From the American Petroleum Institute today:
WASHINGTON, March 31, 2014 - A new study shows that exports of crude oil could create up to 300,000 additional U.S. jobs in 2020 and shave billions off fuel costs for consumers, said API Vice President for Regulatory and Economic Policy Kyle Isakower on a conference call today.
“Consumers are among the first to benefit from free trade, and crude oil is no exception,” said Isakower. “Gasoline costs are tied to a global market, and this study shows that additional exports could help increase supplies, put downward pressure on the prices at the pump, and bring more jobs to America. Access to foreign customers could drive significant investment in U.S. production, helping to strengthen our energy security. Now that the U.S. is poised to become the world’s largest oil producer, the economic case for exports is clear.”
The new report was conducted by ICF International and EnSys Energy. It suggests that if current restrictions on crude exports were lifted:
The cost of gasoline, heating oil and diesel fuel is projected to fall, saving American consumers up to $5.8 billion per year, on average, between 2015 and 2035. Prices could decline as much as 3.8 cents per gallon in 2017, dropping as much as 2.3 cents per gallon, on average, from 2015 to 2035.
The U.S. economy could gain up to 300,000 additional jobs in 2020.
America’s trade deficit could fall by $22 billion in 2020.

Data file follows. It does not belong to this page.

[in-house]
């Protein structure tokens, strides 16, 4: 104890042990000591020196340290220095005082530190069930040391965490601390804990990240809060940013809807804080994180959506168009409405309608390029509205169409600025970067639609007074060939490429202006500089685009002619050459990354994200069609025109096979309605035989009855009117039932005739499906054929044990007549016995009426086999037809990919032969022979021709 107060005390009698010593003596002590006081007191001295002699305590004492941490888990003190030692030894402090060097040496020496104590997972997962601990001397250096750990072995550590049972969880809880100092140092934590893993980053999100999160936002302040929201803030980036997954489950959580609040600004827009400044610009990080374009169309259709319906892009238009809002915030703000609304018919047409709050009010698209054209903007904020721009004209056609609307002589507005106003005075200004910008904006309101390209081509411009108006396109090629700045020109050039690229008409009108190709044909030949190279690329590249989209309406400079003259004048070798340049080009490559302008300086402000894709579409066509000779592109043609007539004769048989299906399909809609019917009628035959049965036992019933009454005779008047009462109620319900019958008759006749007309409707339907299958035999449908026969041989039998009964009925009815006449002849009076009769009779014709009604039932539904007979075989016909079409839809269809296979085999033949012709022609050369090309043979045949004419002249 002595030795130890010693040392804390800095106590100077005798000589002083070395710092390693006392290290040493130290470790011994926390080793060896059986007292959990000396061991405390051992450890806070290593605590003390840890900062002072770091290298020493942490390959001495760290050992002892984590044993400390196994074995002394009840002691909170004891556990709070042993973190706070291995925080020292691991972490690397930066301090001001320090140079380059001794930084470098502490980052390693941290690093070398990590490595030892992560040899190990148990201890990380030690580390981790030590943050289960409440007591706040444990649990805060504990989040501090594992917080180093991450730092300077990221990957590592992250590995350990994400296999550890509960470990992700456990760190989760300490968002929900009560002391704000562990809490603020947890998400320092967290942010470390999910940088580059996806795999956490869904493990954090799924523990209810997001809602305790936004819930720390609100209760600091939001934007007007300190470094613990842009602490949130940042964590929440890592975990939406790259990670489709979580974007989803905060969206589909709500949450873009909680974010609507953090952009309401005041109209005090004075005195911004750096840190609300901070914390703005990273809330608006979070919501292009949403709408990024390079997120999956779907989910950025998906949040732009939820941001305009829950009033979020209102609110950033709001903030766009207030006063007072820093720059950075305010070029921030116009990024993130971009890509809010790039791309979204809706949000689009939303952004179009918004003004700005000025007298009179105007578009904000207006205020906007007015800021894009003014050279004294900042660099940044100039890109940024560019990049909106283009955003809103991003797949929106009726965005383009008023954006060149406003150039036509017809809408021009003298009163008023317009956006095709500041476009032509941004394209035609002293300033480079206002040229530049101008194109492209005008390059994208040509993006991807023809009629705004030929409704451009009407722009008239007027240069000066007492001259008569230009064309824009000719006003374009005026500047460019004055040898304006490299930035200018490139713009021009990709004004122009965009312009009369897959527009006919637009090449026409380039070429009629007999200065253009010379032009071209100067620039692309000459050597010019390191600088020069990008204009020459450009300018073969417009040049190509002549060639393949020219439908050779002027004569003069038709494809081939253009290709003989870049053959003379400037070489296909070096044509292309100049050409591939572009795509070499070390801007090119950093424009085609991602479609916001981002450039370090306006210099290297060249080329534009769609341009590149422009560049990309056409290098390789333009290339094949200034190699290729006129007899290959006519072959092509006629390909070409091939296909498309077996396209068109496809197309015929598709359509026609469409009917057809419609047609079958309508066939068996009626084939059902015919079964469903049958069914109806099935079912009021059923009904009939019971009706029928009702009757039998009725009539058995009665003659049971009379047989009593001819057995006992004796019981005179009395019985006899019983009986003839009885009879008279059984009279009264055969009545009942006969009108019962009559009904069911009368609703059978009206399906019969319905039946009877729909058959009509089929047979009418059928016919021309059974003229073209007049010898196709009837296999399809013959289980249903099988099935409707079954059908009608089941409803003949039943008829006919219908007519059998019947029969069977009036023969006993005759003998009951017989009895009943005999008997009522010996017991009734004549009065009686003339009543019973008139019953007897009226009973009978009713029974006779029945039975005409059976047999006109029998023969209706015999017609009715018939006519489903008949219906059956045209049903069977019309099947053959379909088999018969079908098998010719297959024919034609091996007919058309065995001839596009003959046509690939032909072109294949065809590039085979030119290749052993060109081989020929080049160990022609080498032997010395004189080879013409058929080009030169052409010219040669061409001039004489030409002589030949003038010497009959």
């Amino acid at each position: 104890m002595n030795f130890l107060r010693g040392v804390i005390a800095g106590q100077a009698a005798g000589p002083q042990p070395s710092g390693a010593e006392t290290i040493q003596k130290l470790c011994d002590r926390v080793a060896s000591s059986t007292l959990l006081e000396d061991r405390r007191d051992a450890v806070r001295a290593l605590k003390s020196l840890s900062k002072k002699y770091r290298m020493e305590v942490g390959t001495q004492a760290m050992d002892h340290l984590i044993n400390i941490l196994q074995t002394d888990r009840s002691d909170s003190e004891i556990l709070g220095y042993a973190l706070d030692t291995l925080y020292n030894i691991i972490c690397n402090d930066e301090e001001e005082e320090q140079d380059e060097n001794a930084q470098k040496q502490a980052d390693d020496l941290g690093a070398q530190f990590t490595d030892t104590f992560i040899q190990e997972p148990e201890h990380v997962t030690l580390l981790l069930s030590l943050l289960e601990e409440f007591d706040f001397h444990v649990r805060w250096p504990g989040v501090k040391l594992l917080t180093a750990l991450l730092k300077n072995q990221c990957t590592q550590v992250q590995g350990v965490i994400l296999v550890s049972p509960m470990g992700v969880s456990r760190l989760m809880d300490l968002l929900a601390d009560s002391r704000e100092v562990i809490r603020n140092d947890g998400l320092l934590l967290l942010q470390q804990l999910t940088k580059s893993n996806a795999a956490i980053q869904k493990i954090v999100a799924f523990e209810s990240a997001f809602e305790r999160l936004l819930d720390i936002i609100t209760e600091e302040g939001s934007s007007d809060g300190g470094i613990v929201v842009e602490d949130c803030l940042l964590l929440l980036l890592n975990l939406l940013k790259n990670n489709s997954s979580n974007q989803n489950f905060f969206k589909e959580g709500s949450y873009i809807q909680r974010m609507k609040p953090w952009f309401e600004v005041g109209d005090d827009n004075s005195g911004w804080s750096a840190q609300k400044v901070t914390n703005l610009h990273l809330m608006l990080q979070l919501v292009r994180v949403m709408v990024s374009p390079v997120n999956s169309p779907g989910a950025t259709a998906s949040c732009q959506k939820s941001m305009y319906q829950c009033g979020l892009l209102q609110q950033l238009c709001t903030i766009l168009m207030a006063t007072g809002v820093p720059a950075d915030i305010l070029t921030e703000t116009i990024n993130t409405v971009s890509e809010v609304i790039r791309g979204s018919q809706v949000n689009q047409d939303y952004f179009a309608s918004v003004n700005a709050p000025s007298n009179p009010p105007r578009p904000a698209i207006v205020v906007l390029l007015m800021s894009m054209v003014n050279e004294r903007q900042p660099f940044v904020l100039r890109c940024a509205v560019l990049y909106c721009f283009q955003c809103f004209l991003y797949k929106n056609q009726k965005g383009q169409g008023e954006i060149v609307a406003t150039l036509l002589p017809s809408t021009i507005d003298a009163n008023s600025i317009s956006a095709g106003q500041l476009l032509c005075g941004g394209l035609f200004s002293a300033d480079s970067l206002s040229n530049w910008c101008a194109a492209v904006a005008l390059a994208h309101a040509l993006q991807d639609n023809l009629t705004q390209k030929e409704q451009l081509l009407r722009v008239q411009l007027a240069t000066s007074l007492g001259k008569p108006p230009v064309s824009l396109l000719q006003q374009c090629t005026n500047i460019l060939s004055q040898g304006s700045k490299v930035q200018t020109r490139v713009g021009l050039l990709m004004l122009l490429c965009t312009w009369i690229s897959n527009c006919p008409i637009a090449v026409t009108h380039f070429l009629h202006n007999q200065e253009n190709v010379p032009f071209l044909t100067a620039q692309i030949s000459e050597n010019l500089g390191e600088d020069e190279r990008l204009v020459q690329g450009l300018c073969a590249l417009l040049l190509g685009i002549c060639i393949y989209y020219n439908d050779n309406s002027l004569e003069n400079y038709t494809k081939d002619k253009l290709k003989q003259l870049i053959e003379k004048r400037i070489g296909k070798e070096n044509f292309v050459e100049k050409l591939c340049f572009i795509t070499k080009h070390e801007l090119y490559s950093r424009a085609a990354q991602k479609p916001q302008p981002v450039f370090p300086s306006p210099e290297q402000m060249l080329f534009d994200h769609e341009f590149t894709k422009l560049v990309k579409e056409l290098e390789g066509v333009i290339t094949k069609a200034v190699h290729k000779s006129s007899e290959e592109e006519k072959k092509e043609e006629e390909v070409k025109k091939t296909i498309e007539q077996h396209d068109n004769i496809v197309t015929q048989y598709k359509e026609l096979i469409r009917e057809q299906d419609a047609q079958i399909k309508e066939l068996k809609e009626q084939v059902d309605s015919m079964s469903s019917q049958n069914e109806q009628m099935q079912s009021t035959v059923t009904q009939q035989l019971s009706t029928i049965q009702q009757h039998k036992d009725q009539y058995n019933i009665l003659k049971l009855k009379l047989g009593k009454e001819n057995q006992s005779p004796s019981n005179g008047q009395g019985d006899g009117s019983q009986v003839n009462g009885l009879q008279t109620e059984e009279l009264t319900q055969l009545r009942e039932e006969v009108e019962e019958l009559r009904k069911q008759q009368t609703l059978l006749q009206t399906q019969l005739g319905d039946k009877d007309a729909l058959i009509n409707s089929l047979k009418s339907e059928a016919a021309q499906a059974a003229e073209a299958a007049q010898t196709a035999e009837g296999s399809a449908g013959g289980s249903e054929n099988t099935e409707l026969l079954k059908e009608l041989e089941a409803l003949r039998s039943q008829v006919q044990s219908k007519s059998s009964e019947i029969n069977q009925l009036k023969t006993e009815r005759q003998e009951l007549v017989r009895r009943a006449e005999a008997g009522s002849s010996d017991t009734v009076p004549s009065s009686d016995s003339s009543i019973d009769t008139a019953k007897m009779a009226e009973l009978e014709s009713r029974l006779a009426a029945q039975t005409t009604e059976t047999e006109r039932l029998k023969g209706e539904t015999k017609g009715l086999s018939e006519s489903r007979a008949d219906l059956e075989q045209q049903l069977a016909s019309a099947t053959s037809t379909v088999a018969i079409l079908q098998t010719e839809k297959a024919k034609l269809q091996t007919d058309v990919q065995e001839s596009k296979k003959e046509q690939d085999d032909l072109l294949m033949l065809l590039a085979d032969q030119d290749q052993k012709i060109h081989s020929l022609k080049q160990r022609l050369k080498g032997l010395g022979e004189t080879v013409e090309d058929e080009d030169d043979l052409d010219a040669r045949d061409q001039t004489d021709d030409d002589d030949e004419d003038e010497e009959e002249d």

The economy could grow by as much as $38 billion in 2020, with an average GDP increase of up to $27 billion annually through 2035.
U.S. federal, state, and local government revenues could rise by as much as $13.5 billion in 2020.
U.S. oil production could increase by as much as 500,000 barrels per day in 2020.
Up to an additional $70 billion is projected to be invested in U.S. exploration, development, and production between 2015 and 2020.
U.S. refiners could process, on average, an additional 100,000 barrels of oil per day due to more efficient distribution of heavy and light crudes over the 2015 to 2035 period.
“This is a new era for American energy, but our energy trade policies are stuck in the 1970s,” said Isakower. “The U.S. and China are the only major oil producers in the world that don’t export a significant amount of crude. It’s time unlock the benefits of trade for U.S. consumers and further strengthen our position as a global energy superpower.”